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East Towne Food Court

In a word: It's just a food court.

The specs: #0148
  Official web site.

Amanda ate at Kato's Cajun.
Carlos ate at Steak Escape.
JM ate at Sbarro's and Orange Julius.
Nichole ate at Sarku Japan and DQ.
The kids ate a little of everything.
The bill was probably about $45, or $7.50/person.
JM gave East Towne a B-; Nichole gave East Towne a C; Amanda and Carlos gave East Towne a D (see our grading rubric).

East Towne Food Court

Honestly. What we do in the name of science (or literature, or whatever you call being obsessive).

None of us really had high expectations of - or gave much thought to - the East Towne mall food court before. What we found is that the more you think about it, the worse you feel.

Carlos said that though he's tried Steak Escape before, he'd never paid much attention to it. Under scrutiny, the meat turned out to be dry and the bread a little hard, yet it somehow also managed to be soggy. He concluded, "The final word is from 1 to 10, I give it a 6. Note: I know I ate 1 1/2 but I was hungry."

Amanda, who said she usually likes Kato's Cajun OK, said this time the fried rice was flavorless and the noodles were wet. Thirty bucks for crappy food for 4 did not make for a fun experience for her.

At $2.50, the vegetable delight Nichole got from Sarku Japan was a pretty good find (if you are in fact stuck at the food court for dinner). While the cabbage-heavy stir fry's only spice was pepper, the dish was filling and probably less bad for her than a typical fast food meal. Also a plus was that there's no upcharge for fried (instead of white) rice - which is just as well, since it looked just like the rice from Kato's Cajun: nondescript grains plus a handful of frozen peas and carrots and you're there.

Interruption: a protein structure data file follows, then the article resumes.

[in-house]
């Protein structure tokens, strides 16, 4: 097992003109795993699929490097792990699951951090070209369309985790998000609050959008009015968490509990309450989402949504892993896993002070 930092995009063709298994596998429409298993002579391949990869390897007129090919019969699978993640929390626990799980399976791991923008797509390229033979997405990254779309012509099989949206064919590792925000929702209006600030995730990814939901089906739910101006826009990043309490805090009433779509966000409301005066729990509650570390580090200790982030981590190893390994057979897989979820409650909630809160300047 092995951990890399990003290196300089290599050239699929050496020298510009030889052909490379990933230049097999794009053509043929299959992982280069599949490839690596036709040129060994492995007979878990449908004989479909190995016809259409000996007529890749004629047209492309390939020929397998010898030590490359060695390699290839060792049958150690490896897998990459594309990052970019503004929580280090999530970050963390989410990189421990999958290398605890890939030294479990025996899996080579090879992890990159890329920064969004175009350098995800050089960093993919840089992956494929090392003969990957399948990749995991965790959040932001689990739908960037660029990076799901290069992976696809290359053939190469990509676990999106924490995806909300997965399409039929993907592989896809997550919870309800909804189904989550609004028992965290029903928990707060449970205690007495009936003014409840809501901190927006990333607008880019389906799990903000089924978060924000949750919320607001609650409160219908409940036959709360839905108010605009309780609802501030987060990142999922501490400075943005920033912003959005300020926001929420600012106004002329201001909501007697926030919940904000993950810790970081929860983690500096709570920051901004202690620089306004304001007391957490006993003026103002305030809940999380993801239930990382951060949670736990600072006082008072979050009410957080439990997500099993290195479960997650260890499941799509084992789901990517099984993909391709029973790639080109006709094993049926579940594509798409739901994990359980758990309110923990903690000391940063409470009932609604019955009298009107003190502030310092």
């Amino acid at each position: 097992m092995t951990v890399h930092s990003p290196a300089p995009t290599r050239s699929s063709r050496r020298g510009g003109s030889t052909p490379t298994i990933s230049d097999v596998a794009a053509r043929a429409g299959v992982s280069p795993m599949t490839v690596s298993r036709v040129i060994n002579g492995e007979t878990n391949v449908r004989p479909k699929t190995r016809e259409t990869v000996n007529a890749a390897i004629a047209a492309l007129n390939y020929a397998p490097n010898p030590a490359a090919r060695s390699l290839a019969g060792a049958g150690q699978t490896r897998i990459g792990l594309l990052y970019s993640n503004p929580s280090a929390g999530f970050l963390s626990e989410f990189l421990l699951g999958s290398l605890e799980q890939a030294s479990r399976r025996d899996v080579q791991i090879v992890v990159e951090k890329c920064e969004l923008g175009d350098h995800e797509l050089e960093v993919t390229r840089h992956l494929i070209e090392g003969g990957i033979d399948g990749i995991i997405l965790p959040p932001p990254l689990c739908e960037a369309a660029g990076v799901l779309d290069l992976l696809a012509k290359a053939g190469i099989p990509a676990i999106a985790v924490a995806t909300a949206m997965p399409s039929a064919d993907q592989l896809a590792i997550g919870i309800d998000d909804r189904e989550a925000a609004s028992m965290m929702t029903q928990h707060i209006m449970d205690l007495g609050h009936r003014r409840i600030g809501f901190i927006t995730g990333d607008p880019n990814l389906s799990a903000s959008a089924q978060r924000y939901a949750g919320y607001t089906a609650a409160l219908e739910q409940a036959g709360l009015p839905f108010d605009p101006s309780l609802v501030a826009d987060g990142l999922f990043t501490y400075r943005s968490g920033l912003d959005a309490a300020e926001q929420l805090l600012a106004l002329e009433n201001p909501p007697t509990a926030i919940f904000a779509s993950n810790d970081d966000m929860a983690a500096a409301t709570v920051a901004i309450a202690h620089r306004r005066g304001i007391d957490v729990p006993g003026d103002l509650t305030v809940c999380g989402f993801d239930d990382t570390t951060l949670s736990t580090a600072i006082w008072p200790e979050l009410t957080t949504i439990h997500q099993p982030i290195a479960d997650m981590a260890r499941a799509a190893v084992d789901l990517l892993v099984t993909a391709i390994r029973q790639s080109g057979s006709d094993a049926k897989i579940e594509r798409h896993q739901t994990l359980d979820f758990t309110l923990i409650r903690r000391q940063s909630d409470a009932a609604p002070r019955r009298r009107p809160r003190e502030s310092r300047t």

JM was a victim of sentimentality, giving the whole experience an average grade despite the uninteresting Sbarro pizza, because food courts remind him of high school forensics trips and Sundays as a kid in big-city Eau Claire. He admits the strawberry Julius was not as good as he'd hoped. You can never go home again.


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I totally understand what JM is talking about in regards to sentimentalality towards a food court(I grew up a couple of blocks away from him as a kid- thought I'd leave a comment and drop a line).

There was something about that Oakwood Mall food court in Eau Claire that was out of the ordinary, and special. Every food court I've been to since, I've compared to that one. Some are way over-done and high style, and some are under-done and lacking. None have had that same perfect feel to me as the food court in Eau Claire from when we were kids. Although, I'm sure if I'd go back to that same food court in Eau Claire, it'd probably be lacking that certain something that made it unique back when we were kids... maybe it is kind of true- you can never go home.

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